January 20, 2006
Source: Mac Observer
Written by Mike Serieys
It is almost universally accepted that the Mac is the preferred platform for photo pros. Almost any photographer at a major organization will be using Photoshop for several hours a day, so Steve Jobs’ announcement Tuesday of the world’s fastest notebook computer should have been a great thing for them.
Those who watched Jobs’ keynote though will have heard very a different story. During a demo of the new Intel-based Macs, Jobs admitted – to the dismay of professional users everywhere – that Rosetta, the technology used to run PowerPC only Mac applications on Intel Macs, wasn’t good enough for professionals.
After a demonstration of Microsoft Word on the new Intel Core Duo iMac, Jobs opened Photoshop, explaining that he was about to run the kind of test Apple often did to demonstrate a new computer’s capabilities. Showing Photoshop run through the actions undertaken to create a billboard advertisement for the movie King Kong, Jobs said:
“While the performance is not going to be strong enough for professionals who spend hours a day in Photoshop, it’s going to be enough for the rest of us, even under Rosetta.”
Editor’s Note: PixelGenius, the owner and publisher of PhotoshopNews has had a MacIntel since last summer (shortly after the Intel announcement) and has been running compatibility testing of Photoshop CS2 and the PixelGenius products. In general, Photoshop CS2 runs “well” on the MacIntel machine with about the same speed in the Photoshop interface as one would see in a mid-level G5 or a fast G4. However, when running actual CPU intensive operations such as filters or standard functions such as resizing or mode changes, one sees a progress bar when one would not expect to. Rosetta does an admirable job of making PPC optimized apps run under the Intel chip set but the speed hit for converting PPC calls and translating them to the Intel calls is noticeable.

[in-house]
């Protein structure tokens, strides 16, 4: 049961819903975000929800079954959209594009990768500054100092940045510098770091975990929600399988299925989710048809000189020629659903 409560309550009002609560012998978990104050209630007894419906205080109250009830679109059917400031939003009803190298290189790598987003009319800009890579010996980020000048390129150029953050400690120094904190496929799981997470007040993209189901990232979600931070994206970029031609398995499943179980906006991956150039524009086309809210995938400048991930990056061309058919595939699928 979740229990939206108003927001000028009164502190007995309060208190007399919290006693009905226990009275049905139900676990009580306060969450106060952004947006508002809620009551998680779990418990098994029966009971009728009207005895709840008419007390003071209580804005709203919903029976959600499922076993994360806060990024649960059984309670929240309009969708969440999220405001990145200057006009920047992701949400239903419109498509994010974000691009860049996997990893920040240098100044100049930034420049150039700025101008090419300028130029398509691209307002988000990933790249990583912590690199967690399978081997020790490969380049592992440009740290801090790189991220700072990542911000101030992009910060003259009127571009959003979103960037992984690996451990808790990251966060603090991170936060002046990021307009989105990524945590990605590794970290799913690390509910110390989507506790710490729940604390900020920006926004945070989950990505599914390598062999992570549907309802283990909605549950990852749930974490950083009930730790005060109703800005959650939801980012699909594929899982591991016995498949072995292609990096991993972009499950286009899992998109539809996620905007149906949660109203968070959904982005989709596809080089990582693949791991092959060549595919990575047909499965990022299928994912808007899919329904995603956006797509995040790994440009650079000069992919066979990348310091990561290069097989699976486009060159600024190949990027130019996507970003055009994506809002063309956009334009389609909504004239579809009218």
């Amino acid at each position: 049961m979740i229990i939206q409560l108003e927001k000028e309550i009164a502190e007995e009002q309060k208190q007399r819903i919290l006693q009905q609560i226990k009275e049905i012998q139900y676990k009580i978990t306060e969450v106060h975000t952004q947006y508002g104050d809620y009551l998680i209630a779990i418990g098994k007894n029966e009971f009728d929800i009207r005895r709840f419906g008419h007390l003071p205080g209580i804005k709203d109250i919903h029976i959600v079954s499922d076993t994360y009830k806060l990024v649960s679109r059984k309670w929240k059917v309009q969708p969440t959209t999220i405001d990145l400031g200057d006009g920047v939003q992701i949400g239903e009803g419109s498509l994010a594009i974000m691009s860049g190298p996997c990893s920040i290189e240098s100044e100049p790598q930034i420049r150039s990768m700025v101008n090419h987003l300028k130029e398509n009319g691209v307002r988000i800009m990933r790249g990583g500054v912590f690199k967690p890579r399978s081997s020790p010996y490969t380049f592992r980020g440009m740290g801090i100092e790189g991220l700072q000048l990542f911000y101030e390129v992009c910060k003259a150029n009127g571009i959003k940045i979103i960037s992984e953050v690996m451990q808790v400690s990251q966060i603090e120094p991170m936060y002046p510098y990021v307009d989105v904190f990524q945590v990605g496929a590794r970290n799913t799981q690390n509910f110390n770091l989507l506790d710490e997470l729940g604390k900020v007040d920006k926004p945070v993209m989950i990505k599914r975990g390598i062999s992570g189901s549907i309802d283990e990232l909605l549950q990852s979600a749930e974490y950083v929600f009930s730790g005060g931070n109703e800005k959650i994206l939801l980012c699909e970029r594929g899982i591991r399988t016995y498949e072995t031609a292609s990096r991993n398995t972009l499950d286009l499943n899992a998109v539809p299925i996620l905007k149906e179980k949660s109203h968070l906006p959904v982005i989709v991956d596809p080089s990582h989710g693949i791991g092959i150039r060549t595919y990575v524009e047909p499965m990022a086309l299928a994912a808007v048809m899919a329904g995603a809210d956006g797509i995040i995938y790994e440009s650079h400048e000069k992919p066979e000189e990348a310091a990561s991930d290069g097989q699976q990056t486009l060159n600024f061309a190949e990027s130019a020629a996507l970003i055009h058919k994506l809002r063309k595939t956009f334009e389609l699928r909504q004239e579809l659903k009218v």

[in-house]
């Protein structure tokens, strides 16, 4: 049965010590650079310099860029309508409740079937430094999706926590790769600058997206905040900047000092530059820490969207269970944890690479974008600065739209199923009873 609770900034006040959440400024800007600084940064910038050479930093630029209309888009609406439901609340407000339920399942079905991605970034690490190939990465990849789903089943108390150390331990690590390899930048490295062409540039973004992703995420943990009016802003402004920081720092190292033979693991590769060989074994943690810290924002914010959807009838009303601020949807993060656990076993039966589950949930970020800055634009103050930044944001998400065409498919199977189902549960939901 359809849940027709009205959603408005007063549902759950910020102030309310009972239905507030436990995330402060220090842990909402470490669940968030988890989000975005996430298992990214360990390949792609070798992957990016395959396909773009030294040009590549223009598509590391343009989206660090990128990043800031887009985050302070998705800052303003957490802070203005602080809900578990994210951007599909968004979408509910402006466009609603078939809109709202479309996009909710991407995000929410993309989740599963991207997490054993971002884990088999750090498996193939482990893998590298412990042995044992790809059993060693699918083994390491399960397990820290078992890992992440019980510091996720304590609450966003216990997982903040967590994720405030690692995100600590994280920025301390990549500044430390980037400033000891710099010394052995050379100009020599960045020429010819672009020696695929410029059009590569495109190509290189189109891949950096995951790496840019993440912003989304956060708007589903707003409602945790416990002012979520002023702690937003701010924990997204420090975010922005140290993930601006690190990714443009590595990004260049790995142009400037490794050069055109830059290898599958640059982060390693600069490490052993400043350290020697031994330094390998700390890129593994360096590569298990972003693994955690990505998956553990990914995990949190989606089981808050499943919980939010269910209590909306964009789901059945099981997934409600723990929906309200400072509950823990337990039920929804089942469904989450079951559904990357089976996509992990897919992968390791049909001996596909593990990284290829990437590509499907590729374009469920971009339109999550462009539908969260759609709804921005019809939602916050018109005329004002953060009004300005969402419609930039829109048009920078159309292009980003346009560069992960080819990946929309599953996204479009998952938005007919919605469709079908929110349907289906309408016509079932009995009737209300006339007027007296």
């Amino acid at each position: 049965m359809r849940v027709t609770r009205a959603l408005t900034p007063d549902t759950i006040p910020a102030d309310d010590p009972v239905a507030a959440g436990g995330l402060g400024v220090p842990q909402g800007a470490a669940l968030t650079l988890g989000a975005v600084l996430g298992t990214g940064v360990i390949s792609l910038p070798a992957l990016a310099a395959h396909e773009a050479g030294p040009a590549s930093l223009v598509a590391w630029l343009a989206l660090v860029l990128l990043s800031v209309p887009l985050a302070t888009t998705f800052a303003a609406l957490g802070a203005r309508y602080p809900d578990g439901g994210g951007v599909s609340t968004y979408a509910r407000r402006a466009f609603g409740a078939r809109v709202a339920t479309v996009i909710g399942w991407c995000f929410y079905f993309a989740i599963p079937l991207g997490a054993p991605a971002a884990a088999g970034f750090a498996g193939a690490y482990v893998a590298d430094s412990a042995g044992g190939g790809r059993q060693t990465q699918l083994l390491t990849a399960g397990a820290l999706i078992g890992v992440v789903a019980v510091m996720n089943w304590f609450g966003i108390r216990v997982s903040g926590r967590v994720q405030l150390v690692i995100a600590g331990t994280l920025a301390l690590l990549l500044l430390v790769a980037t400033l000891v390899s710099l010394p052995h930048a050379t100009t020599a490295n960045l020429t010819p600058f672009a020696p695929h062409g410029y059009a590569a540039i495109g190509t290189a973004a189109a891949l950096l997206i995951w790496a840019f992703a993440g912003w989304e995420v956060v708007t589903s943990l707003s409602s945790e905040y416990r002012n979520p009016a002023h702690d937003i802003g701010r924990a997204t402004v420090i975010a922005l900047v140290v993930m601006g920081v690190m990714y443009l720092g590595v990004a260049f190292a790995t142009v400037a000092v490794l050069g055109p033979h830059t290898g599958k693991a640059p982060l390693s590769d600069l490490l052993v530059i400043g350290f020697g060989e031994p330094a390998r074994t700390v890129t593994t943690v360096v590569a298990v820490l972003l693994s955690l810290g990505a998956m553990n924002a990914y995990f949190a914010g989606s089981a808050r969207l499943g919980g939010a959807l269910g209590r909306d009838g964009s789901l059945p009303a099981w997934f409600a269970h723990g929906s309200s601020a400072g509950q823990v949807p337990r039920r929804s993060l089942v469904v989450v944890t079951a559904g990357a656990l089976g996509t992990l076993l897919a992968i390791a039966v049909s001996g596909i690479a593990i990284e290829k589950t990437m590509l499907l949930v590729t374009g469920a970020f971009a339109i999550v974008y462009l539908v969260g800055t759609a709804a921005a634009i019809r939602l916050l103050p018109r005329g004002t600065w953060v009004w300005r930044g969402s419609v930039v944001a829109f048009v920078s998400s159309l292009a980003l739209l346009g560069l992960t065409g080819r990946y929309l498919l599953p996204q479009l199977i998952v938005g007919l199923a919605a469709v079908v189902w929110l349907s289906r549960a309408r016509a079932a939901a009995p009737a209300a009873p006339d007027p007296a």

At this point, until such time that Adobe recompiles Photoshop code under Xcode 2.x, the performance of highly optimized PPC code will suffer-thus Photoshop CS2 will suffer. Adobe has already announced that the next major version of the Creative Suite line will be recompiled for Universal Binaries, but with the release of Creative Suite 2 in May of 2005, the expectation of a new release of the Creative Suite product line is about 18 months out from that date–on average, Photoshop has been revved on an 18 month schedule.
For professional users of Photoshop the Rosetta option is not really a viable option. As a result, there is bound to be a period of time in which Apple’s MacIntel machines are out in advance of an available UB version of Adobe Creative Suite apps. Users experienced a similar time when Apple dropped OS 9.x in favor of OS X-a difficult transition which is now behind us. About all that can be said is that in the future, we will be able to move past this and look back–but the next year will see a degree discontent in the Mac pro user base of Photoshop. On the upside, the current crop of dual-core G5′s are incredibly fast so for the foreseeable future, there will be pro level hardware available for power users of Photoshop.